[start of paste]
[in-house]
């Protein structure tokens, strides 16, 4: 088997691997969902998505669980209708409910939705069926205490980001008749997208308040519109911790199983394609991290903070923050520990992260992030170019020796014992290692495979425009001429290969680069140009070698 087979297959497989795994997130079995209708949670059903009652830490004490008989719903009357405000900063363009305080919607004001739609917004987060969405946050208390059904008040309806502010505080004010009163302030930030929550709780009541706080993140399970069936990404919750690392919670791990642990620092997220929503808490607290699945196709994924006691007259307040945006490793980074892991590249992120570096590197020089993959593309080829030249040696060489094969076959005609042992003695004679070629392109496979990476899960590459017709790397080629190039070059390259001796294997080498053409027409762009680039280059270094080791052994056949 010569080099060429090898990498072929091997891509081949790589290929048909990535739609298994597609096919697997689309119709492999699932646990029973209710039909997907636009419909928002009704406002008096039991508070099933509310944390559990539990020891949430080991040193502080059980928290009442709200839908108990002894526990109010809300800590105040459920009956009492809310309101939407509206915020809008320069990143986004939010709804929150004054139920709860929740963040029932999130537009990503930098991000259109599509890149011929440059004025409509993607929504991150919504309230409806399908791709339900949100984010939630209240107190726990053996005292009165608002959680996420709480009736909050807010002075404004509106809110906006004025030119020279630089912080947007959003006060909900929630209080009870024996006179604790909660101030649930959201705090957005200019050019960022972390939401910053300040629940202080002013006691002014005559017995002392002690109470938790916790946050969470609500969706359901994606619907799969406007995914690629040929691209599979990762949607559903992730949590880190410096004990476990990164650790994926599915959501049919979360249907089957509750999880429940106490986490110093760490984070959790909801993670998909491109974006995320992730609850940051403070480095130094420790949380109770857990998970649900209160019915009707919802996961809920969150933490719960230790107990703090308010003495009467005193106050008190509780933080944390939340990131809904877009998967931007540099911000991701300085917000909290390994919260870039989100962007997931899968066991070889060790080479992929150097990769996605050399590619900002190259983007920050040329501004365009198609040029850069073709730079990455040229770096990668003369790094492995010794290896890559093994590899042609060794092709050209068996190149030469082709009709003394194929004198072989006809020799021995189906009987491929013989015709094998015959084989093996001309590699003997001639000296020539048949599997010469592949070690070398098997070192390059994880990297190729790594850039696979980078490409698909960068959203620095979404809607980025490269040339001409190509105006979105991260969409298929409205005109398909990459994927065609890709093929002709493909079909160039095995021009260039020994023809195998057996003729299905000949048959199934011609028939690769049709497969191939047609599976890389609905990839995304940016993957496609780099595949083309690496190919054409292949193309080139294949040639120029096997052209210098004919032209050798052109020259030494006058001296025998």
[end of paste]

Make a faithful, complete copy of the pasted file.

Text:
[in-house]
């Protein structure tokens, strides 16, 4: 088997691997969902998505669980209708409910939705069926205490980001008749997208308040519109911790199983394609991290903070923050520990992260992030170019020796014992290692495979425009001429290969680069140009070698 087979297959497989795994997130079995209708949670059903009652830490004490008989719903009357405000900063363009305080919607004001739609917004987060969405946050208390059904008040309806502010505080004010009163302030930030929550709780009541706080993140399970069936990404919750690392919670791990642990620092997220929503808490607290699945196709994924006691007259307040945006490793980074892991590249992120570096590197020089993959593309080829030249040696060489094969076959005609042992003695004679070629392109496979990476899960590459017709790397080629190039070059390259001796294997080498053409027409762009680039280059270094080791052994056949 010569080099060429090898990498072929091997891509081949790589290929048909990535739609298994597609096919697997689309119709492999699932646990029973209710039909997907636009419909928002009704406002008096039991508070099933509310944390559990539990020891949430080991040193502080059980928290009442709200839908108990002894526990109010809300800590105040459920009956009492809310309101939407509206915020809008320069990143986004939010709804929150004054139920709860929740963040029932999130537009990503930098991000259109599509890149011929440059004025409509993607929504991150919504309230409806399908791709339900949100984010939630209240107190726990053996005292009165608002959680996420709480009736909050807010002075404004509106809110906006004025030119020279630089912080947007959003006060909900929630209080009870024996006179604790909660101030649930959201705090957005200019050019960022972390939401910053300040629940202080002013006691002014005559017995002392002690109470938790916790946050969470609500969706359901994606619907799969406007995914690629040929691209599979990762949607559903992730949590880190410096004990476990990164650790994926599915959501049919979360249907089957509750999880429940106490986490110093760490984070959790909801993670998909491109974006995320992730609850940051403070480095130094420790949380109770857990998970649900209160019915009707919802996961809920969150933490719960230790107990703090308010003495009467005193106050008190509780933080944390939340990131809904877009998967931007540099911000991701300085917000909290390994919260870039989100962007997931899968066991070889060790080479992929150097990769996605050399590619900002190259983007920050040329501004365009198609040029850069073709730079990455040229770096990668003369790094492995010794290896890559093994590899042609060794092709050209068996190149030469082709009709003394194929004198072989006809020799021995189906009987491929013989015709094998015959084989093996001309590699003997001639000296020539048949599997010469592949070690070398098997070192390059994880990297190729790594850039696979980078490409698909960068959203620095979404809607980025490269040339001409190509105006979105991260969409298929409205005109398909990459994927065609890709093929002709493909079909160039095995021009260039020994023809195998057996003729299905000949048959199934011609028939690769049709497969191939047609599976890389609905990839995304940016993957496609780099595949083309690496190919054409292949193309080139294949040639120029096997052209210098004919032209050798052109020259030494006058001296025998």